Our tent on Sunday morningTo cut a very long story short, the road was closed before we got going and so we ended up having a virtually sleepless night camped at Gatesgarth Farm in a tent that did its best to collapse, but somehow just about stayed up. The next morning we joined the procession of people walking over Honister Pass back to Seathwaite.

Approaching Honister PassSo in summary – definitely not a day for the hills, but it nevertheless managed to be one of the best, and certainly most memorable, days I've ever had in the mountains. My only regret is that the event was cancelled – Sunday was relatively dry and sunny, with only light gales!

Postscript.  Apparently there was another mountain marathon in the area at the same time, but it was very different. The one we were on, everybody was self-sufficient, and ran round in pairs, carrying tents, sleeping bags, spare clothes, and food for 2 days. Almost everyone got off the hill OK on Saturday, and the few who didn't spent a safe (but probably thoroughly unpleasant!) night camping in the hills before descending the next morning. A dozen or so had to be helped off by mountain rescue, mostly with minor injuries or mild hypothermia, everyone else got themselves down safely.
Descent from HonisterIn this other event, by contrast, 1700 ill-equipped runners were unaccounted for, and hundreds were trapped on the hills overnight. They were lucky to still be alive when they were finally rescued the next day. But you've probably heard about that one already…

Sorry about the poor quality of the pictures, it's hard to take good photos when you're being blown off your feet!

An appeal has been set up to collect money for the local mountain rescue teams – the majority of us didn't need them, but it's always good to know they're there!

Back 2 (First Aid) Skool

Monday, October 27th, 2008

first aid bagThis weekend I (select one)
    a) partied till dawn
    b) went cragging
    c) ran round a dark and rain lashed quarry  trying to locate elusive "casualties" to practice  first aid on

Yup,  it was the weekend of the  Outdoor and Mountain First Aid Course! Run at Woodhead Mountain Rescue Team HQ (with proceeds helping raise funds for the team) this was an intensive weekend of classroom lectures (and rather gory slideshows) and practical sessions held outdoors – the pelting rain and wind certainly helped give the exercises an authentic feel.  Although it was very hard work – we carried working till 10 pm friday and saturday night – we also had quite a lot of fun – specially hamming it up with the accident scenarios and rubber stick-on 'injuries'. The high point was probably the night exercise, held out on the hill (howling wind, rain, pitch black, bla bla) where we were dropped into  a mystery accident scenario and told to deal with it as a group.  Each session was assessed and at the end we had to demonstrate we hadnt been sleeping through the whole thing by doing individual practical assessments. I didnt enjoy that bit – assessments terrify me – but  it did give me  confidence  to know that I had taken in enough to pass an assessment.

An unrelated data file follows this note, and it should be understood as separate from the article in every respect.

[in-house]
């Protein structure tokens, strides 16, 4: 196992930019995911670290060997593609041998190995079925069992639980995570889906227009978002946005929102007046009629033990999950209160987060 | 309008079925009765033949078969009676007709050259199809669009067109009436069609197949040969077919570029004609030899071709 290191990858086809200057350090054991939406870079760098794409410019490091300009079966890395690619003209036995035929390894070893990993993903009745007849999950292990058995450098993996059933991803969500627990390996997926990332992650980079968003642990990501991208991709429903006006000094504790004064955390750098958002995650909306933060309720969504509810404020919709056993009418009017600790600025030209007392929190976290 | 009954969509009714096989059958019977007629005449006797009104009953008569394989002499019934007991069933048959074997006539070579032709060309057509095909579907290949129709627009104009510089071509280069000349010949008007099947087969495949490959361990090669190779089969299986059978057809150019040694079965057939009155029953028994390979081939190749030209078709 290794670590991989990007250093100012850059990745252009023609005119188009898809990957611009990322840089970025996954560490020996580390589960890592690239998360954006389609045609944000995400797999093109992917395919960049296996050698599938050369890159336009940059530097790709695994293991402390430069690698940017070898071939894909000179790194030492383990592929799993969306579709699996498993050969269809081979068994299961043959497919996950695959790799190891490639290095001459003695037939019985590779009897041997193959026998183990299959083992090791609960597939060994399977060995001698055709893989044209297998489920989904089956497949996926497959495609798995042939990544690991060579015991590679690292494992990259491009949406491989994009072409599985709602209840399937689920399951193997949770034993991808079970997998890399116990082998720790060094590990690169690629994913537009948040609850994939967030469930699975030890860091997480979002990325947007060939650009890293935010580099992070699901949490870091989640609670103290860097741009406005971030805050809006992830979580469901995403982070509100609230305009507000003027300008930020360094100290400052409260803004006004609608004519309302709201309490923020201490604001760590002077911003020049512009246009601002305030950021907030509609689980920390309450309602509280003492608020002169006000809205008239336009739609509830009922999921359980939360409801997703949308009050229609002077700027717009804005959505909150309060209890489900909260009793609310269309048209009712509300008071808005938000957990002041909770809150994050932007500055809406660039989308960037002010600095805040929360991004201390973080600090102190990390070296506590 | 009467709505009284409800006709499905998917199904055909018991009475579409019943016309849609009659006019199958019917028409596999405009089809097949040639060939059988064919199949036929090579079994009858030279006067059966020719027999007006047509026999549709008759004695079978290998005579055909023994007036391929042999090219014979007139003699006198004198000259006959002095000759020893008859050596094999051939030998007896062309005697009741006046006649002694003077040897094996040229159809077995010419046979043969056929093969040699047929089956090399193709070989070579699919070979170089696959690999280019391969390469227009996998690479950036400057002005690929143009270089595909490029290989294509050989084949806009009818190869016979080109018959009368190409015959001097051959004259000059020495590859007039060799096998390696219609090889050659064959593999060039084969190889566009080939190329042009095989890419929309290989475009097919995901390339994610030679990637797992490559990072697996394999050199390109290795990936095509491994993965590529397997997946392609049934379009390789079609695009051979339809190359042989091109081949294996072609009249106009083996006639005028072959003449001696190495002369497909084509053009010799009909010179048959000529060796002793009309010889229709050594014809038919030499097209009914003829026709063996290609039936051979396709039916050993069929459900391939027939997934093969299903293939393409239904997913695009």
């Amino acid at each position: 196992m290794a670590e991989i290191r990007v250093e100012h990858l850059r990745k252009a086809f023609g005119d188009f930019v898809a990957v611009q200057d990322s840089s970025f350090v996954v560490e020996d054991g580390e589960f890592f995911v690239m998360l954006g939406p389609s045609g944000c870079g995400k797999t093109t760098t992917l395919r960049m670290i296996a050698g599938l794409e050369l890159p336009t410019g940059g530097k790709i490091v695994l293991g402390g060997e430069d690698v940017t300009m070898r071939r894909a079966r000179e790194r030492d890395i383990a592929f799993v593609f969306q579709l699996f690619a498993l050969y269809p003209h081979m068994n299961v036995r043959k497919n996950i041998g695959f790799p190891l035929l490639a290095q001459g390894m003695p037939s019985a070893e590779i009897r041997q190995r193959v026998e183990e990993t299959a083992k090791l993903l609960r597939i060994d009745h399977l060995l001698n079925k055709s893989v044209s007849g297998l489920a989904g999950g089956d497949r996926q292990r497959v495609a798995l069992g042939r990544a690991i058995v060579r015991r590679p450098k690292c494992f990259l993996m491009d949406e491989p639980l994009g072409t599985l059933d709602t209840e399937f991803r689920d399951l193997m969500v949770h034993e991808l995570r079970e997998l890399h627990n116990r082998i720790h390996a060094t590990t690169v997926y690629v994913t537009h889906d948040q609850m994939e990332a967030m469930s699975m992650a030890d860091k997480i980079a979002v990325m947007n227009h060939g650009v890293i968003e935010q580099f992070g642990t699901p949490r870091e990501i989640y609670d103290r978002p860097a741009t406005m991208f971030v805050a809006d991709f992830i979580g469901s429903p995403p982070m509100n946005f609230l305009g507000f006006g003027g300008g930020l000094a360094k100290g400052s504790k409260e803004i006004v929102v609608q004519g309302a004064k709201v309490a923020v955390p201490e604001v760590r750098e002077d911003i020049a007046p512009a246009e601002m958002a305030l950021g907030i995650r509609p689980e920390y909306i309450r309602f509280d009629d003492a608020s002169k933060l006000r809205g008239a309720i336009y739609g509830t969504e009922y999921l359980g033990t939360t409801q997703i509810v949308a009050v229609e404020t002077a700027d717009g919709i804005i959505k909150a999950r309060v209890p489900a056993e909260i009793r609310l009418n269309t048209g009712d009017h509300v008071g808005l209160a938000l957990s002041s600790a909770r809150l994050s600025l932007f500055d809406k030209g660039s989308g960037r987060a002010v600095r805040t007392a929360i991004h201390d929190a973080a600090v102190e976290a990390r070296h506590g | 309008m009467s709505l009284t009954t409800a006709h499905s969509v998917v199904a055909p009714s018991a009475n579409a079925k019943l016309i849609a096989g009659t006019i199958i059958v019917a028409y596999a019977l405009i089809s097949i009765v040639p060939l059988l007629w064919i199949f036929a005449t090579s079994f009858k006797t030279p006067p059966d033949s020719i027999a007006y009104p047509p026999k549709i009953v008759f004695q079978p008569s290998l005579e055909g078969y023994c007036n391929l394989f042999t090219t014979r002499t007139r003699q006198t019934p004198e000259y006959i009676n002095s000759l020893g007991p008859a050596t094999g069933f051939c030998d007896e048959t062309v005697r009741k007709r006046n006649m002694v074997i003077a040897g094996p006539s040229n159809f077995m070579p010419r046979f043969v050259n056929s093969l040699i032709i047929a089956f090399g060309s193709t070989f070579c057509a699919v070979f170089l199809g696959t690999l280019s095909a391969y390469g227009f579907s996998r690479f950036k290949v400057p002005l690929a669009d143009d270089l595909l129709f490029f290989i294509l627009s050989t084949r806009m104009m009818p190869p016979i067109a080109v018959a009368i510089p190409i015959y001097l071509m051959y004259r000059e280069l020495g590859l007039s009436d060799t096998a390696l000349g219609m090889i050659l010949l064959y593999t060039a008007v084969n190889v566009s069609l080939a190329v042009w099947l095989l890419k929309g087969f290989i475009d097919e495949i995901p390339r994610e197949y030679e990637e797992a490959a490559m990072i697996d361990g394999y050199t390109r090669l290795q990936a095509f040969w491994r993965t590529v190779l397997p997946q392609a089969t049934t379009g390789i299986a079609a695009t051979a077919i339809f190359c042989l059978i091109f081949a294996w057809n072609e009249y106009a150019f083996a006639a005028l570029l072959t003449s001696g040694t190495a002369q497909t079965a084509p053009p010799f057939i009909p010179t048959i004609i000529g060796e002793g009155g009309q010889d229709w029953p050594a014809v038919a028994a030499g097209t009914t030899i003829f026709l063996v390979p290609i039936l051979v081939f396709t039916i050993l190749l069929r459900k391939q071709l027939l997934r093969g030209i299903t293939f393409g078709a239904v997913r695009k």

The reason I signed up for the course was simple.  I found myself earlier this year staring up at a buddy as he led the  E1 pitch of a multi pitch route in the lakes for me to dutifully hangdog  after, and realised that although he was a much better climber than me,  if it all went wrong and his gear ripped, it could be down to  me to look after him – and I had very little idea what to do.  We all spend time out on the hills away from the crowds – its one of the reasons we go there – and there wont always be someone more experienced on hand to take charge if it goes a bit Pete Tong.  So the next time one of these courses comes up,  I'd thoroughly recommend it -better to sweat and gibber over an assessment  than find yourself in the real situation without a clue.

Peri (waving shiny new certificate but hoping not to have to use it)


Tuesday, October 21st, 2008

The Mod start to the scrambleA return visit to the Chester MC hut just outside Llanberis, by the road on the way up to Cloggy. And once again, all plans of climbing there were dashed by rain, wind, and more rain.

Saturday dawned relatively bright, with blue sky and sunshine in between the clouds. A few of us went off to look at the Parson's Nose arete, near Crib Goch, and inevitably as we neared the end of the hour long approach walk, the last of the sun disappeared and the clag began to descend.

We considered the Diff start, and the scrambling start, and opted for the one in between, a Mod up the side of the slab. I led it, Carmen, Peri, and Peter climbed together on the rope, then Rob soloed behind to take the gear out. It felt rather precarious for the grade, but cold rock and a general air of dampness probably had something to do with it.

On the areteThe rope went away just before the hard bit (typical), which was the downclimb into the notch where the scramble comes in. The rest of the route was easier, but didn't always feel it due to wet rock and a cold wind – the rope nearly came out again a couple of times, but not quite. And the proper rain held off until a few metres from the top, which was nice.

Peri hadn't been to the summit before, so we headed upwards, soon joining the massed hoards who'd come up the tourist path next to the railway. The highlight was the group of 'lads' decked out in Bermuda shorts, plimsolls, and cans of lager, zig-zagging precariously up the path.

A quick pause at the top, with the horizintal rain continuing, and we decided to avoid the crowds by descending the top of the Snowdon Ranger path along the top of Cloggy (which was black and dripping), then cutting down to the valley and back to the hut.